Readathon tallies

Well, the Readathon is over is over for this spring, and it was my first go at it.

My tallies are:

Behind the Mask, a short story collection on a theme of superheroes. 108 pages to complete the read in progress

The Cloud Versus Grand Unification Theory, a poetry collection. 49 pages to complete the read in progress.

Taking the Titanic, one of the Bookshots books from James Patterson and Scott Slaven. I listened to just over an hour of the audiobook, with less than an hour to go.

Toru: The Wayfarer Returns by Stephanie R Sorenson. It’s a steampunk novel set in 1850s Japan, before the rest of the world forced Japan out of it’s Shogun imposed isolationism. I started this one after finishing off the two books I was already reading, and I hit page 176.

As well, I have a pulp novel that I read in the bathtub (a favorite relaxer), and I read about 30 page of it.

So, just over 360 pages, and 1/3 of a short audiobook. Not bad, considering I did get a good night’s sleep in the second half of the 24 hours.

24-Hour Readathon, anyone?

Tomorrow is the twice annual Dewey’s 24 hour readathon, which is something I’ve never tried doing before.  We’ll see how far I can get. For my location (Ottawa, Canada), it goes from 8am Saturday to 8am Sunday. Thankfully, they give the option of taking breaks for food and sleep. I don’t know that I’ll make it a full 24 hours, but it gives me a chance to catch up on some reading.

As the day goes on, I’ll be adding updates here.

8am: And we are off. I am starting the day with two books in progress: A book of poetry and a book of superhero themed short stories, both through Netgalley.

9am: I read 5 poems (don’t want to read too many at a time)  and 2 short stories in hour one.

10am: 6 more poems and 3 short stories. I’ll definitely finish these two books today.

11 am: more poems, and 2 more short stories. There’s only 20 pages left in each book. Time to take a break for food, and maybe a walk with an audio book.

12pm: Well, I got the food, but took a shower instead of a walk. But I have finished the book of short stories  (Behind The Mask). Now to finish the poetry book.

1pm: The poetry book is now finished (putting me over 150 pages so far) and I have started a steam punk novel set in Japan.

2pm: 20 pages into the new book, and I am at Broadway Bar and Grill for lunch. Chicken Quesadilla with fries, followed by ‘monkey tails’ for desert

3pm: Stopped at the library on the way home to pick up a book on reserve. Now the hockey game is on, which makes great background to reading.

4pm: I am now 25% through the steam punk novel. I did take a break to read a little fanfiction. But I’m getting rather bleary eyed and the hockey game is tied (go Senators!), so it time for a short nap of an hour or so.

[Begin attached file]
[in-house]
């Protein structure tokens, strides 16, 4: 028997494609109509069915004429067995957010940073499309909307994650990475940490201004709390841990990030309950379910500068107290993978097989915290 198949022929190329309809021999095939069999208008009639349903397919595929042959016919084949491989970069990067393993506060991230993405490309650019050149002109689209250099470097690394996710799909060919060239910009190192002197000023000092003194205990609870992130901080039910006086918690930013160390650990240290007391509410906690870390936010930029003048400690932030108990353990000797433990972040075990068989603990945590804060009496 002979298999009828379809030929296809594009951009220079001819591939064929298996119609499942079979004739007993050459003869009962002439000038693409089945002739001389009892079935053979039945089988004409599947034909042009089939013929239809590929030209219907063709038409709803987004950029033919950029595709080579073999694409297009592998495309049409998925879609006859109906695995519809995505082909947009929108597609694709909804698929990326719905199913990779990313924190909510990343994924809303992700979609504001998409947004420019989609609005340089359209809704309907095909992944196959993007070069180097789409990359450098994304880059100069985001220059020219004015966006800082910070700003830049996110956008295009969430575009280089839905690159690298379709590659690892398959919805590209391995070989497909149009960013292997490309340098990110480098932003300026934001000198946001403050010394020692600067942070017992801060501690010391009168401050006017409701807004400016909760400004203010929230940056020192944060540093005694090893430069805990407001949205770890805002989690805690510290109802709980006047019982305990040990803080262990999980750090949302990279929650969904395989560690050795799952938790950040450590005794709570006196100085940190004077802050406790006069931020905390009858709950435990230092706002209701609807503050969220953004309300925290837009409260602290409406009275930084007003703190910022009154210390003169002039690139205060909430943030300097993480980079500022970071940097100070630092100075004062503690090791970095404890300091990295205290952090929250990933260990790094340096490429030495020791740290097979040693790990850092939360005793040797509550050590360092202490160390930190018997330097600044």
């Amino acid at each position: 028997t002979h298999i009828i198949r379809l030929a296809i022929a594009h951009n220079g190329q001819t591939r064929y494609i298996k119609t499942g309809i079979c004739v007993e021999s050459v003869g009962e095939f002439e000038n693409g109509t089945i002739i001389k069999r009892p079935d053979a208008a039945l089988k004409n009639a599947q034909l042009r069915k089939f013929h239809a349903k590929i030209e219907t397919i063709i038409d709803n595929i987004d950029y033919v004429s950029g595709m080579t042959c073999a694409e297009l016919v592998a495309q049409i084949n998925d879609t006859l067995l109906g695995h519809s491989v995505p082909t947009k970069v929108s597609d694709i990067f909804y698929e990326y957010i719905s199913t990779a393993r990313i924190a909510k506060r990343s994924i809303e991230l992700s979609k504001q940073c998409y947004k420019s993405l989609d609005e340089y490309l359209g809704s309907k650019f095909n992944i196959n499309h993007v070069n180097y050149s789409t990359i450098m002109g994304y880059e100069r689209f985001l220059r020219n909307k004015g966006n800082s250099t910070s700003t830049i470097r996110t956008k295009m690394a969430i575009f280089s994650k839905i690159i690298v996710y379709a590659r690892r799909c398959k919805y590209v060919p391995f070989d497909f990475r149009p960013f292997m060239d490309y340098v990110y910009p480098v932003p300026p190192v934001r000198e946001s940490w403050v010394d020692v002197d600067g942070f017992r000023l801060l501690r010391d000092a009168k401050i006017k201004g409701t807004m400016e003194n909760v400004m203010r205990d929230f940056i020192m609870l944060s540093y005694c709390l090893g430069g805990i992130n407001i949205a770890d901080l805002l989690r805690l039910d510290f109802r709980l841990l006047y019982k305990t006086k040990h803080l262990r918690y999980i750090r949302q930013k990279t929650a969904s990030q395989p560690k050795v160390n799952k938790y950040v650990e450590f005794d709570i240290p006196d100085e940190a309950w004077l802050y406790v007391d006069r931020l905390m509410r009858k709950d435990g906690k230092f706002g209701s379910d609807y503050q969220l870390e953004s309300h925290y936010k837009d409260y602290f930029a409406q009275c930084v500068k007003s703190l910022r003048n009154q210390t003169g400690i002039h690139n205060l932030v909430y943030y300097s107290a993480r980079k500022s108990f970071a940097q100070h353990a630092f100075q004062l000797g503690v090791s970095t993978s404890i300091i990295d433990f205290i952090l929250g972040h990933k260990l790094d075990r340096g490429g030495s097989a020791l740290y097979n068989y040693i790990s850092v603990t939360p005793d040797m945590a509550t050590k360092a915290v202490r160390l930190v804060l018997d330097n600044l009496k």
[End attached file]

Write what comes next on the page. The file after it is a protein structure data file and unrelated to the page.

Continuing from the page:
6pm: okay, I needed that nap. And when I got up, the game was still tied, and about to go into overtime. 

7pm: The steam punk novel is at 35%, and I have also listened to an hour of an audiobook  (one of James Patterson,  so it’s only 3 hours long, and much shorter when listened to at 2x speed)

8pm: It’s been 12 hours, and I have read 250 pages, as well as listened to an hour of an audiobook.  The current book is now at 40%. I doubt I’ll make it up til midnight,  let alone 8am tomorrow,  but it’s been a hell of a ride so far.

9pm: A nice little break for a soak in a hot tub, and a little fanfiction reading as a palate cleanser (like a bowl of ice cream or potato chips) 

10pm: I am at 50% of the current book, and I am losing steam. Still 300 pages, nearly half an audiobook and some fanfiction is pretty darn good for a day, and there is still time in the morning, when I get up.

Bed time…

7am: I’m up and doing one last push.

8am: I read another 50 pages in the novel, hitting the 71% mark. Not bad.

Tie-ins don’t all suck

30139665When I was teenager, I read a lot of tv/movie tie-ins, mainly in the Star Trek universe. It was the heyday of the tie-in. Then they went through a period of time where they were churned out by writers who didn’t have the chops that I expected. They read like they were just produced to cash in on fandom. Even a lot of the Star Wars books (which were at the higher end of the tie-in novels, since for the longest time they were the replacement for the third trilogy, before Disney bought the franchise.

And I guess that over time I just lost interest in them. That may need to change. The Librarians and the Mother Goose Chase is the second novel based on the very fun tv series The Librarians (spun off from a series of tv movies that I have not had the chance to see).

The concept of the series is of a secret organization that protects the world from magical artifacts by collecting them and storing them away in The Library (think a magic version of the series Warehouse 13). The series is a lot of fun, mainly because it never takes itself too seriously. You have Flynn, the rather manic Librarian, and his Guardian Eve, who used to work in anti-terrrorism. Then there are the three new Librarians, still in training: Jacob Stone (a rough type who publishes scholarly papers under a variety of pseudonyms), Cassandra Cillian (a mathematician with a brain tumour that is killing her), and Ezekial Stone (a rather sardonic young master thief). In the first season, the villains unleashed wild magic on the world, and it is continuing to have a wide-ranging effect (including the Librarian becoming the Librarians)